Mersea Golf Club - a short history
|Mersea Island Golf Club no longer exists. In fact it hasn't operated since its sale in 1950. The former clubhouse of Mersea Island Golf Club, Essex, still stands at East Mersea, facing across the Colne Estuary to Brightlingsea, but is now used as a private residence.
The course is long returned to its original use as farmland.
The Island had much going for it. Rich oyster beds producing the claim of "Best Oysters in the World", an excellent rail link from Liverpool Street to Colchester
and on to nearby Brightlingsea which meant it was in easy reach of those who wished to holiday in the area. Boats and yachts from Brightlingsea and Point Clear made regular visits because there was a good landing area with moorings for a lengthy stay without getting ones feet wet. A ferry operated on a regular daily basis, the attraction being good beaches for bathing, good fishing, good boating and yachting and good walking with bracing sea air with great views of the sea. So, in the boom in the popularity of golf at the beginning of the 20th Century, it was an attractive place for a golf club.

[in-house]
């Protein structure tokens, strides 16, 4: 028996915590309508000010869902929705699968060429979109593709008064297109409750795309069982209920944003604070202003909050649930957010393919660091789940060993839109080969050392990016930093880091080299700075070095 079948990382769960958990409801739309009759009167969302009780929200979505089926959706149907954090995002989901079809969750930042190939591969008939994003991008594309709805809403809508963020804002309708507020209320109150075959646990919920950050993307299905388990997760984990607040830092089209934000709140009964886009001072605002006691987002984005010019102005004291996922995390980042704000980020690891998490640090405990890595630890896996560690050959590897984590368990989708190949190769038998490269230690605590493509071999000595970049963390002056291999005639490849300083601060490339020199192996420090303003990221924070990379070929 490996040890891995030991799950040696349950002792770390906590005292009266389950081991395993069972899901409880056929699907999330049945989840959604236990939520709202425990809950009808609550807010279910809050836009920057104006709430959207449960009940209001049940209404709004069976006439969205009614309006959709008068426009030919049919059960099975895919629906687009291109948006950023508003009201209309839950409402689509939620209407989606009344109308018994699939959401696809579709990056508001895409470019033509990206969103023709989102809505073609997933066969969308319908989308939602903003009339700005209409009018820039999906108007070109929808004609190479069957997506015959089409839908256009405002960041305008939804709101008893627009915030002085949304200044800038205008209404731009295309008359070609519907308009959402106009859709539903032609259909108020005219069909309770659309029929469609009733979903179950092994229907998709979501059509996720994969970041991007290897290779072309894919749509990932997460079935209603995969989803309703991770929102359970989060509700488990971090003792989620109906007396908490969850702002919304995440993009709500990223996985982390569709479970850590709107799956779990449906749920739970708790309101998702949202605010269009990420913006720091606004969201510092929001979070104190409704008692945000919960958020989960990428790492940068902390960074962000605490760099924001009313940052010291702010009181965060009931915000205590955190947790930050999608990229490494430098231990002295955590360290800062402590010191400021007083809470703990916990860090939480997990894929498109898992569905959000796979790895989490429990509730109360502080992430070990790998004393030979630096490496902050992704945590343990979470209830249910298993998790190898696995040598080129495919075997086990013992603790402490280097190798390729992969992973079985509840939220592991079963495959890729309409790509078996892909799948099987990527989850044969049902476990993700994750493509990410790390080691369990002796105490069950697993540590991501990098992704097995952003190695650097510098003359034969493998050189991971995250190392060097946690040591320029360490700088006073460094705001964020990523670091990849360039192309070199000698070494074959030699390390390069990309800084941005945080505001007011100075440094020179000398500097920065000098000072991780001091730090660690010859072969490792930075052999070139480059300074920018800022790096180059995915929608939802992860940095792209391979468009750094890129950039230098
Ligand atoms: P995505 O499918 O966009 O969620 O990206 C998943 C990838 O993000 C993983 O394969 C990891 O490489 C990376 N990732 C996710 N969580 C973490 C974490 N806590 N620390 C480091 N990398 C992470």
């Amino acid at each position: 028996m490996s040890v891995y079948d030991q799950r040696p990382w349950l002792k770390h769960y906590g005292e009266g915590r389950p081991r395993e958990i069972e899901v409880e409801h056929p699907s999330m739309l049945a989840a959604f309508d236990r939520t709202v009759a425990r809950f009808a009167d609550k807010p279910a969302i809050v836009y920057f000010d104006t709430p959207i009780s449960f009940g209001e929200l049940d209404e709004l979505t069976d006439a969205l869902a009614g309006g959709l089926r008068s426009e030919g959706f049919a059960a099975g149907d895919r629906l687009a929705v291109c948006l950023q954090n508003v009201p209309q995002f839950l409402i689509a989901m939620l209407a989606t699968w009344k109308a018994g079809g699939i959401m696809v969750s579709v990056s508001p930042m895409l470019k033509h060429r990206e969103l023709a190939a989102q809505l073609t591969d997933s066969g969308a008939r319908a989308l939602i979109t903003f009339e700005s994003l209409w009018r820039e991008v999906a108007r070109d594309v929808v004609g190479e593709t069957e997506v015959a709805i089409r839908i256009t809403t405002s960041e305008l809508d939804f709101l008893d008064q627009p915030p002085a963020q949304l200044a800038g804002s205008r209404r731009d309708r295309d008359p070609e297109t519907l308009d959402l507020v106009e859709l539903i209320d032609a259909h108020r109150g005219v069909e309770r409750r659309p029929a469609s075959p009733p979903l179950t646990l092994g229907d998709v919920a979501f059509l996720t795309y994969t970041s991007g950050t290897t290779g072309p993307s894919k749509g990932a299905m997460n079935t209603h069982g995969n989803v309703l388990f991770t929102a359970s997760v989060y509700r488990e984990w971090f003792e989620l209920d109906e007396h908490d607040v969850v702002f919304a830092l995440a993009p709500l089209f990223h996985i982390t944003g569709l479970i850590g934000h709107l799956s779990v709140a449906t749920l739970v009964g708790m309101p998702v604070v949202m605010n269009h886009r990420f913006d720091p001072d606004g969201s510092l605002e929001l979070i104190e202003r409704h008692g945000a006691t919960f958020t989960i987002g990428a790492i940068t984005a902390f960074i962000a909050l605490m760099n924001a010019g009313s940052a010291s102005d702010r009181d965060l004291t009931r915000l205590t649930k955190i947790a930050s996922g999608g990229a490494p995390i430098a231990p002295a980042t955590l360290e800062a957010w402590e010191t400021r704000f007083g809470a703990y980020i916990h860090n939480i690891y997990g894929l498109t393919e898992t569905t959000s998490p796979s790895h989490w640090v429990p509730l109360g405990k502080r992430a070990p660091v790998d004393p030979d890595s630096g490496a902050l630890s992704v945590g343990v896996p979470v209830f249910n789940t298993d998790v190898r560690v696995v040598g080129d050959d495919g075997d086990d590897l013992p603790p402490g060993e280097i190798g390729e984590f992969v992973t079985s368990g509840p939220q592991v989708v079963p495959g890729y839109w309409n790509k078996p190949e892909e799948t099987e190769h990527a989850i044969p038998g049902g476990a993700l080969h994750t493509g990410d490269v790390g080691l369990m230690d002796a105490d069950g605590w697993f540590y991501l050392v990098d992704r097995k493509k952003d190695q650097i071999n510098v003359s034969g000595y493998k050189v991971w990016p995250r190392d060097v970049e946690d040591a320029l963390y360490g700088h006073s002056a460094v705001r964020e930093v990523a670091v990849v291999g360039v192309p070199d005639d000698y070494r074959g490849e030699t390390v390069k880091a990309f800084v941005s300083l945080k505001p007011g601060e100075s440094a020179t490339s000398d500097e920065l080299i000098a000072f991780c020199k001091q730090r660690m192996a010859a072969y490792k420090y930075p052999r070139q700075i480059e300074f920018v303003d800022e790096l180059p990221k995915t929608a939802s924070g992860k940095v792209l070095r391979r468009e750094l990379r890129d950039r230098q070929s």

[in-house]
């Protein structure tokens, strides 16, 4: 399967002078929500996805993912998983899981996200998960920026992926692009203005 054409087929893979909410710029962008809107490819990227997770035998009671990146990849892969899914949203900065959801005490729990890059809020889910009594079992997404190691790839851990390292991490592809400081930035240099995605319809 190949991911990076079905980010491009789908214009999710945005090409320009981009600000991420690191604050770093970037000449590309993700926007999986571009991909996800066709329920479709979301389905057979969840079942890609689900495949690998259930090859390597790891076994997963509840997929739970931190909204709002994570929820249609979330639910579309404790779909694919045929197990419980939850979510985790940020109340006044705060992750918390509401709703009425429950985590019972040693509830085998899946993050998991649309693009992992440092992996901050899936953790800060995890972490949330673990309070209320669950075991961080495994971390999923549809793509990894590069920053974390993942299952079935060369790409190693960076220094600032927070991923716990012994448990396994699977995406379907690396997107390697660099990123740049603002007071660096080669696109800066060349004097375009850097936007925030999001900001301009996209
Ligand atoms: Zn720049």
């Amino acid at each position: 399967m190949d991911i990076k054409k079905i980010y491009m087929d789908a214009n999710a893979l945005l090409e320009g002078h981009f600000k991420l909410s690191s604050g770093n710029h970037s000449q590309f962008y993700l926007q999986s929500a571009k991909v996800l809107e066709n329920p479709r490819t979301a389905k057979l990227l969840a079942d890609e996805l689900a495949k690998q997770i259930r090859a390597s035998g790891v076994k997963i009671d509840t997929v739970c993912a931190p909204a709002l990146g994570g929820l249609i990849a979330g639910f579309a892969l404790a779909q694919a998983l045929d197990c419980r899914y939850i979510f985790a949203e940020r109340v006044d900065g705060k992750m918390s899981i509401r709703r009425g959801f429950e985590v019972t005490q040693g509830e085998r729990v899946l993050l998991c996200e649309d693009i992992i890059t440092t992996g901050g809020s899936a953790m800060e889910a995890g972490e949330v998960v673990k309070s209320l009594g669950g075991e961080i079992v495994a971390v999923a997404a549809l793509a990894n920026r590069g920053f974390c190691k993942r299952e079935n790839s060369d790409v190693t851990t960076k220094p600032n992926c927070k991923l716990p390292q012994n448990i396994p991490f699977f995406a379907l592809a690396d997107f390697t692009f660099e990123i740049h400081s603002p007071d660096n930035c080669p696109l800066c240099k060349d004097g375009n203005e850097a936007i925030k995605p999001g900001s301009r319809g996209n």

The first layout was for a clubhouse and nine holes and it was completed and opened in 1910, a typical links course with a view of the sea from each hole. [ Note 1 ] From the outset the venture proved to be extremely popular with the large military garrison of Colchester and golfers from around Essex eager to try out the new course. With London one and a half hours away by rail and with overnight accommodation relatively cheap and available, it soon became a good place to have a break from city life. For the yachtsman who also enjoys a game of golf, the club provided a game for himself,
his friends and guests with his boat anchored less than a cable length from the course. He could play golf, use his boat for accommodation and the facilities of the club for refreshments and meals, an ideal situation. The club could dispense drinks of every kind and could provide snacks, luncheons and dinners.
The club had very wisely purchased the rights to the foreshore, which had a good sandy beach and anchorage.